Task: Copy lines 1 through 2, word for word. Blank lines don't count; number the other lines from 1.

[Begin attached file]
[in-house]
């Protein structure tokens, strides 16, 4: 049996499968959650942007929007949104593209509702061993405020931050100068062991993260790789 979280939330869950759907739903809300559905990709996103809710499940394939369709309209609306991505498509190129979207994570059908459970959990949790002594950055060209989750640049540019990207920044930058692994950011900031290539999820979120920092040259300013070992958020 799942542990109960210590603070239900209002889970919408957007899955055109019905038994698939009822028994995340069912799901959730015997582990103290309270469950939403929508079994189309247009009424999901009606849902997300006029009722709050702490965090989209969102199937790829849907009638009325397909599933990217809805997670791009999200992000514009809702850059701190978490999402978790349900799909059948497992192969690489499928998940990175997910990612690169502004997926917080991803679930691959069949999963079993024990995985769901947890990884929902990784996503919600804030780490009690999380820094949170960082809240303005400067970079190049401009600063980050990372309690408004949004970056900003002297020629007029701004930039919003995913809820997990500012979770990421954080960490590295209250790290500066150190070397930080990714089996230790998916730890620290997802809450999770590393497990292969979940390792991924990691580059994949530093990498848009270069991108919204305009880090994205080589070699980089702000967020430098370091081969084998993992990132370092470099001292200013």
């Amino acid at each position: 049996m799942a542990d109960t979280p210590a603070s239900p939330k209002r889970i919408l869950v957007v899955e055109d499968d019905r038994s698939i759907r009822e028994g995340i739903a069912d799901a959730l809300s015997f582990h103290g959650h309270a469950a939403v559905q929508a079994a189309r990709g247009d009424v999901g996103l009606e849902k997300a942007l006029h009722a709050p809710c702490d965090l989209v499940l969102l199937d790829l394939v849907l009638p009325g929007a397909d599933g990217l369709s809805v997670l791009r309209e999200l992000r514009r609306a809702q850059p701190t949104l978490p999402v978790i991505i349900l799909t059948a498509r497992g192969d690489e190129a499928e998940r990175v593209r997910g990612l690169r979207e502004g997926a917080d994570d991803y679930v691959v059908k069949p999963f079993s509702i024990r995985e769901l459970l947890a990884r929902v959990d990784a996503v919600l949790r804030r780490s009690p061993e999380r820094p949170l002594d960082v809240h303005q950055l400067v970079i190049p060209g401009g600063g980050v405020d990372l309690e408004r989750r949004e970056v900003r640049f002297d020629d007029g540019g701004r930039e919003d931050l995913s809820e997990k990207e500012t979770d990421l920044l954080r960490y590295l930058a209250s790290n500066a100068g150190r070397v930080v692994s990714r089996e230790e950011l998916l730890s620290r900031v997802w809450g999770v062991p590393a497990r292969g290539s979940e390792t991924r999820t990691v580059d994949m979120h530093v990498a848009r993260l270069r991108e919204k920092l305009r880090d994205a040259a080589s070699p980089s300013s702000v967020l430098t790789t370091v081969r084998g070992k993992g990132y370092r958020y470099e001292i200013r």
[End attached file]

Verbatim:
[in-house]
């Protein structure tokens, strides 16, 4: 049996499968959650942007929007949104593209509702061993405020931050100068062991993260790789 979280939330869950759907739903809300559905990709996103809710499940394939369709309209609306991505498509190129979207994570059908459970959990949790002594950055060209989750640049540019990207920044930058692994950011900031290539999820979120920092040259300013070992958020 799942542990109960210590603070239900209002889970919408957007899955055109019905038994698939009822028994995340069912799901959730015997582990103290309270469950939403929508079994189309247009009424999901009606849902997300006029009722709050702490965090989209969102199937790829849907009638009325397909599933990217809805997670791009999200992000514009809702850059701190978490999402978790349900799909059948497992192969690489499928998940990175997910990612690169502004997926917080991803679930691959069949999963079993024990995985769901947890990884929902990784996503919600804030780490009690999380820094949170960082809240303005400067970079190049401009600063980050990372309690408004949004970056900003002297020629007029701004930039919003995913809820997990500012979770990421954080960490590295209250790290500066150190070397930080990714089996230790998916730890620290997802809450999770590393497990292969979940390792991924990691580059994949530093990498848009270069991108919204305009880090994205080589070699980089702000967020430098370091081969084998993992990132370092470099001292200013």